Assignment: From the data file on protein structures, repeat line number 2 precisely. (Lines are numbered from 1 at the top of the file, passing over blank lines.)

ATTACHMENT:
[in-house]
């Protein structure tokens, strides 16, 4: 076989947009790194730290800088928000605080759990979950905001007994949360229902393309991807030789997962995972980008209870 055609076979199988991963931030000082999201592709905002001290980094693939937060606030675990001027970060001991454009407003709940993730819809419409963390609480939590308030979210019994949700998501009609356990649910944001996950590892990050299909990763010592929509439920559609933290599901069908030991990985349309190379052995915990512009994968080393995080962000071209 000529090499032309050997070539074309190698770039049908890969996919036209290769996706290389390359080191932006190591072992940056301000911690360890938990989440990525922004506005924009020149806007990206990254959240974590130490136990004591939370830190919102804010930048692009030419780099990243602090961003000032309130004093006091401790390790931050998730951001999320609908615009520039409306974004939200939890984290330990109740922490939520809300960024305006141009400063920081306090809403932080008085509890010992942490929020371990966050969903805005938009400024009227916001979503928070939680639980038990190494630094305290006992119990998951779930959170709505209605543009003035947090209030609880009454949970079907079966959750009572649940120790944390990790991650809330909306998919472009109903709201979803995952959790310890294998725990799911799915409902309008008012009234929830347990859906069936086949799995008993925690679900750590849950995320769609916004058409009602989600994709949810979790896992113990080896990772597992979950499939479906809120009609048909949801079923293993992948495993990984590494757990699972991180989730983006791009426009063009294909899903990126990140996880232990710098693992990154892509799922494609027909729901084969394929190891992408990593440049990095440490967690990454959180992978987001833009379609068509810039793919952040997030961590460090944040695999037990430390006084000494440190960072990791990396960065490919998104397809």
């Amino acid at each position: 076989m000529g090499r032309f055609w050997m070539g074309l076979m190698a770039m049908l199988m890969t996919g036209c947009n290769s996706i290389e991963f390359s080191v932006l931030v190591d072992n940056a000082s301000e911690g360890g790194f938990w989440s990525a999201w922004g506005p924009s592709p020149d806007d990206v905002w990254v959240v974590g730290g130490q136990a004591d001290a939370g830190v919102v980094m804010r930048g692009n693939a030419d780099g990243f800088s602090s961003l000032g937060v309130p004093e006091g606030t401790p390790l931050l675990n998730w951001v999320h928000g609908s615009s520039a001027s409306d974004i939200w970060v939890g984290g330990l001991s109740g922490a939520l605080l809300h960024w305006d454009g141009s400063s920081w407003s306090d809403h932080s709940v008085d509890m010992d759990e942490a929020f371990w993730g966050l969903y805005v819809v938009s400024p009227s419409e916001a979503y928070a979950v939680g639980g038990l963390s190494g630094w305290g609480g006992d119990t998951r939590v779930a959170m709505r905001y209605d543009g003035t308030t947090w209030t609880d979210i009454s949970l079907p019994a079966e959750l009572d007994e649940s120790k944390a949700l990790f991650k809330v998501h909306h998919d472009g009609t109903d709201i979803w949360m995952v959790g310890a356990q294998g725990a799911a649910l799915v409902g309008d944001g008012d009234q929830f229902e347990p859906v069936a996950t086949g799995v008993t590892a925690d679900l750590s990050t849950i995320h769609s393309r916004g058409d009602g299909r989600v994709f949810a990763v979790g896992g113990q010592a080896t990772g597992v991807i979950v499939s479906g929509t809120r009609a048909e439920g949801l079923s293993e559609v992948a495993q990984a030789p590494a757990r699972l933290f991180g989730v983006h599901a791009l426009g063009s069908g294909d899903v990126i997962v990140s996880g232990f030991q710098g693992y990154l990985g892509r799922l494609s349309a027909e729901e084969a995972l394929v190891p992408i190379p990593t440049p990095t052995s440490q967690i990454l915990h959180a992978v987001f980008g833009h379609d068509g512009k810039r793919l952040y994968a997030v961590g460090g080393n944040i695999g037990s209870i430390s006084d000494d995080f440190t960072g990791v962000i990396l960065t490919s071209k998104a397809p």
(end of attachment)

């Protein structure tokens, strides 16, 4: 076989947009790194730290800088928000605080759990979950905001007994949360229902393309991807030789997962995972980008209870 055609076979199988991963931030000082999201592709905002001290980094693939937060606030675990001027970060001991454009407003709940993730819809419409963390609480939590308030979210019994949700998501009609356990649910944001996950590892990050299909990763010592929509439920559609933290599901069908030991990985349309190379052995915990512009994968080393995080962000071209 000529090499032309050997070539074309190698770039049908890969996919036209290769996706290389390359080191932006190591072992940056301000911690360890938990989440990525922004506005924009020149806007990206990254959240974590130490136990004591939370830190919102804010930048692009030419780099990243602090961003000032309130004093006091401790390790931050998730951001999320609908615009520039409306974004939200939890984290330990109740922490939520809300960024305006141009400063920081306090809403932080008085509890010992942490929020371990966050969903805005938009400024009227916001979503928070939680639980038990190494630094305290006992119990998951779930959170709505209605543009003035947090209030609880009454949970079907079966959750009572649940120790944390990790991650809330909306998919472009109903709201979803995952959790310890294998725990799911799915409902309008008012009234929830347990859906069936086949799995008993925690679900750590849950995320769609916004058409009602989600994709949810979790896992113990080896990772597992979950499939479906809120009609048909949801079923293993992948495993990984590494757990699972991180989730983006791009426009063009294909899903990126990140996880232990710098693992990154892509799922494609027909729901084969394929190891992408990593440049990095440490967690990454959180992978987001833009379609068509810039793919952040997030961590460090944040695999037990430390006084000494440190960072990791990396960065490919998104397809």